Fitness Buzz: Skinny Vacations, Overrated Trends, and More

Here's what you may have missed this week in fitness, exercise, diet, and nutrition news.

By + More

Too busy to catch all the week's fitness, diet, and workout news as it happened? Here's a quick wrap-up of what was getting buzz.

Another tip: Avoid the Leaning Tower of Pizza

You may think of your vacations as fat traps, but in fact they are a primo opportunity to burn more calories than usual, reports the Washington Post's MisFits column. Simply moving around a lot as part of your holiday can add up to a lot more exercise than you get at home. The story quotes James Levine, a Mayo Clinic physician who espouses the idea that this kind of nonexercise activity thermogenesis (NEAT, for short) can make the difference between being overweight and not. I wrote a few years ago about Levine's ideas and how you can incorporate little changes into your everyday life.

Chopping broccoli

If you're cooking at home with whole foods like fresh herbs, garlic, natural peanut butter, and fruits and veggies, you may save some time and angst with the kitchen gadgets for health nuts featured on FitSugar. (We can add our own personal endorsement of the $9 garlic peeler featured in the slide show.)

Taking aim at the fads

Diet Blog opines on the 8 most overrated health trends, including yoga, antioxidants, "detox" diets, and The Biggest Loser. Commenters added their own: pomegranate juice, the raw food movement, and Lululemon brand yoga pants, among others. (I wrote recently about the latest discouraging research on antioxidants and many other supplements, and U.S. News also has delved into detox diets.)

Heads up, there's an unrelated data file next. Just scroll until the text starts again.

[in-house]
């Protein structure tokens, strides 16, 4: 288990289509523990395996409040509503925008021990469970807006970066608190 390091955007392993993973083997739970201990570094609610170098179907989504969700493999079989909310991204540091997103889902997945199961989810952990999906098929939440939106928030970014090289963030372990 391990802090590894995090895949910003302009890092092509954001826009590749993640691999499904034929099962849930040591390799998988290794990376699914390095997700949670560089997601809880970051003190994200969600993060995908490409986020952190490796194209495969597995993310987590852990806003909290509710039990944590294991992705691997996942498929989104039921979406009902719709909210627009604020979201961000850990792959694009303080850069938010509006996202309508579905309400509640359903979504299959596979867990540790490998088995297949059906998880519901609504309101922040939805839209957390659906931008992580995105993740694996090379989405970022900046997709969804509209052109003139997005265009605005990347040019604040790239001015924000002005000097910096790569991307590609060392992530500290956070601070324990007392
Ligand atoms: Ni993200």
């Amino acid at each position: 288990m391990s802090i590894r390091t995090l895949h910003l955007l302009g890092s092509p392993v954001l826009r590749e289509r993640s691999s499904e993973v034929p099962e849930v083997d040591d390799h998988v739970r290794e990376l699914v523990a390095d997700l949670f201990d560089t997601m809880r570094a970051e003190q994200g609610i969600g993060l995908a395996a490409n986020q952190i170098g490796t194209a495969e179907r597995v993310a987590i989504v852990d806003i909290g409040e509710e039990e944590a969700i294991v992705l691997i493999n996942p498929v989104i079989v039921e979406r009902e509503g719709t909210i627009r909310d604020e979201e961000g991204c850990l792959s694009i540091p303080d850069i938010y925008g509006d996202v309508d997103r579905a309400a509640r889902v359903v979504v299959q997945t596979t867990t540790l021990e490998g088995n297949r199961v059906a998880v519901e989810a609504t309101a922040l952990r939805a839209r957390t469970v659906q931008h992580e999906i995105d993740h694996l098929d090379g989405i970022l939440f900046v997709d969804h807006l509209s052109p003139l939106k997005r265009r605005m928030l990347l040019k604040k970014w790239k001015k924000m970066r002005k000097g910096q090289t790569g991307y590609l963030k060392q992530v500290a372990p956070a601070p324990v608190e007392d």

Berry overhyped?

One of the items on that overrated list: açaí berries. The New York Times this week took a close look at the health claims made for food, drink, and cosmetic products made from the fruit. The conclusion: There's not a lot of evidence supporting manufacturers' claims that the berry can produce weight loss, wrinkle removal, a "detoxed" body, or, really, any tangible health benefit. (Generally, the claims of detox skin products should be viewed with skepticism, as I wrote recently.)

Be careful what you wish for

Finally, I will admit that it has been a longtime athletic fantasy to be featured in Runner's World. I am mentioned in the first paragraph of this story from the April issue, on advice for runners, but not exactly for my incredible racing performance. My embarrassment is your cautionary tale.